Photo-z performance for precision cosmology

Bordoloi, R. ; Lilly, S. J. ; Amara, A.

In: Monthly Notices of the Royal Astronomical Society, 2010, vol. 406, no. 2, p. 881-895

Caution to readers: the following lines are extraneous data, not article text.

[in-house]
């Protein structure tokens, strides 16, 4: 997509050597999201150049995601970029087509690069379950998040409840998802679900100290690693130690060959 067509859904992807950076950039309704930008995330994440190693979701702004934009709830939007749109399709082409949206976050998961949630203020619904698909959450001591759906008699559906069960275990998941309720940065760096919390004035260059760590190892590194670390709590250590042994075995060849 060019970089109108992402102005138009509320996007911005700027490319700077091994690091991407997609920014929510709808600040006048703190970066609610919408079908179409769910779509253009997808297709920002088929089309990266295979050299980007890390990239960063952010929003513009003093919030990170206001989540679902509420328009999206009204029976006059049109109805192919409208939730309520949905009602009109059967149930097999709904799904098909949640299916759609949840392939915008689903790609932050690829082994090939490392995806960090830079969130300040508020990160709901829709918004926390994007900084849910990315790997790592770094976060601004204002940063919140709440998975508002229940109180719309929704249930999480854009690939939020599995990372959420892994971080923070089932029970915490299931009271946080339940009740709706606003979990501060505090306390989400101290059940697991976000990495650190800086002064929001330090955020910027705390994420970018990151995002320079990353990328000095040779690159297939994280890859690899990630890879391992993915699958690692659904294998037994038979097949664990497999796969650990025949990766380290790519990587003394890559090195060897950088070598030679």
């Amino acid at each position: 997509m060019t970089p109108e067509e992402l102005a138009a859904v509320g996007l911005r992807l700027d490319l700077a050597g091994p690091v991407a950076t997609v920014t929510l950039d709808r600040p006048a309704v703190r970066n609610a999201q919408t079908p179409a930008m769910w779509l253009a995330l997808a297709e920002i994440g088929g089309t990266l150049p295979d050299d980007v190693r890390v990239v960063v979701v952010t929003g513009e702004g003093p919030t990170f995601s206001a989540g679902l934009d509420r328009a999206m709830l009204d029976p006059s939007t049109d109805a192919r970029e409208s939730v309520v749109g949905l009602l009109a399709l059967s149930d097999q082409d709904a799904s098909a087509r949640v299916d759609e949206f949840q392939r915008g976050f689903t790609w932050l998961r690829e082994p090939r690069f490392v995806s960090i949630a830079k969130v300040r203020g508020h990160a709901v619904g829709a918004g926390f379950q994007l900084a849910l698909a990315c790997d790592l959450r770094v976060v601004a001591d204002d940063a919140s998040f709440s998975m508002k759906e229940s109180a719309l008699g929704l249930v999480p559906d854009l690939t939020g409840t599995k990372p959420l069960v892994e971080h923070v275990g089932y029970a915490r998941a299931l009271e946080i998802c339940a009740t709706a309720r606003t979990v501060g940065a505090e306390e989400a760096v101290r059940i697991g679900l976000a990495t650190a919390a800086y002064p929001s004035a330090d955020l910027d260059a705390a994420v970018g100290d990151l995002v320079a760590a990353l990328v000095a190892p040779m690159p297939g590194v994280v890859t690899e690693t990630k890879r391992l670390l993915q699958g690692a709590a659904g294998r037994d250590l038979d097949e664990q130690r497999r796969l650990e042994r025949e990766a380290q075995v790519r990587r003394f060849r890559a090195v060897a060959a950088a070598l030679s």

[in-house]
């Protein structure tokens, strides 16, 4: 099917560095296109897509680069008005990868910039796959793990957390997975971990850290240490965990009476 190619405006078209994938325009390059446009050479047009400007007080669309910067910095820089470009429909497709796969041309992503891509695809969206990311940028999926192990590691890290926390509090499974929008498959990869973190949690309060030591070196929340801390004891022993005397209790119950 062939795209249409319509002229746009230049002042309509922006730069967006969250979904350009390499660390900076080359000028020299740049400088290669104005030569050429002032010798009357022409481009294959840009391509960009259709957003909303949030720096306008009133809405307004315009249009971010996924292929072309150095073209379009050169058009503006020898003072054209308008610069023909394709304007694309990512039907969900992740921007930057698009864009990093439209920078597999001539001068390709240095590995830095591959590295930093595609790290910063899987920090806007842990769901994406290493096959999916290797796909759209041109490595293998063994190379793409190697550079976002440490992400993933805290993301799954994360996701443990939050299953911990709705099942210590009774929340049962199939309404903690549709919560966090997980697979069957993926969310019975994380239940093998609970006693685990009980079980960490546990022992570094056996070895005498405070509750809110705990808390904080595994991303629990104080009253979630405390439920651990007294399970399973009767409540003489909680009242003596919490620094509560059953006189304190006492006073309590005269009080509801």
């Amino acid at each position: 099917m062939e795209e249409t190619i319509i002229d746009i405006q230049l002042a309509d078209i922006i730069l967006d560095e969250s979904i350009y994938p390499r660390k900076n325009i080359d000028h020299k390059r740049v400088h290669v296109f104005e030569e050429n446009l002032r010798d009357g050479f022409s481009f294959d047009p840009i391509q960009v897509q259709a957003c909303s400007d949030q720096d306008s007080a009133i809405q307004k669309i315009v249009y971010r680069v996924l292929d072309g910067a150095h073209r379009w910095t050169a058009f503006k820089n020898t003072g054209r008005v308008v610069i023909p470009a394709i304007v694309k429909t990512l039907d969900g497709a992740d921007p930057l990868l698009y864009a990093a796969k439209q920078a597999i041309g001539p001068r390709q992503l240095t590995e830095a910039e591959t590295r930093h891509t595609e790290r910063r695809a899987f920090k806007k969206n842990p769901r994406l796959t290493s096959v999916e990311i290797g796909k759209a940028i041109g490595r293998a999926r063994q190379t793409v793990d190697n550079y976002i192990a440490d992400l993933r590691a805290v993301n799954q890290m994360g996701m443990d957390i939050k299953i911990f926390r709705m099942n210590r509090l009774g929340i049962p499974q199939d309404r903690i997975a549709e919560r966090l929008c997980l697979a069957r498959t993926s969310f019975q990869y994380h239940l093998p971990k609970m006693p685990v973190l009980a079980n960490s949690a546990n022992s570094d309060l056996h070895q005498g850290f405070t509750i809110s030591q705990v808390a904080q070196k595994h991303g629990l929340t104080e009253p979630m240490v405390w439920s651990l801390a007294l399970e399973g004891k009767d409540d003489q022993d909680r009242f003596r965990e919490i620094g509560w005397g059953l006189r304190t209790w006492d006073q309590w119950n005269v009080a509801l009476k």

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    Current and future weak-lensing surveys will rely on photometrically estimated redshifts of very large numbers of galaxies. In this paper, we address several different aspects of the demanding photo-z performance that will be required for future experiments, such as the proposed ESA Euclid mission. It is first shown that the proposed all-sky near-infrared photometry from Euclid, in combination with anticipated ground-based photometry (e.g. PanStarrs-2 or DES) should yield the required precision in individual photo-z of σz(z) ≤ 0.05(1 +z) at IAB≤ 24.5. Simple a priori rejection schemes based on the photometry alone can be tuned to recognize objects with wildly discrepant photo-z and to reduce the outlier fraction to ≤0.25 per cent with only modest loss of otherwise usable objects. Turning to the more challenging problem of determining the mean redshift 〈z〉 of a set of galaxies to a precision of |Δ〈z〉| ≤ 0.002(1 +z) we argue that, for many different reasons, this may be best accomplished by relying on the photo-z themselves rather than on the direct measurement of 〈z〉 from spectroscopic redshifts of a representative subset of the galaxies, as has usually been envisaged. We present in Appendix A an analysis of the substantial difficulties in the latter approach that arise from the presence of large-scale structure in spectroscopic survey fields. A simple adaptive scheme based on the statistical properties of the photo-z likelihood functions is shown to meet this stringent systematic requirement, although further tests on real data will be required to verify this. We also examine the effect of an imprecise correction for Galactic extinction on the photo-z and the precision with which the Galactic extinction can be determined from the photometric data itself, for galaxies with or without spectroscopic redshifts. We also explore the effects of contamination by fainter overlapping objects in photo-z determination. The overall conclusion of this paper is that the acquisition of photometrically estimated redshifts with the precision required for Euclid, or other similar experiments, will be challenging but possible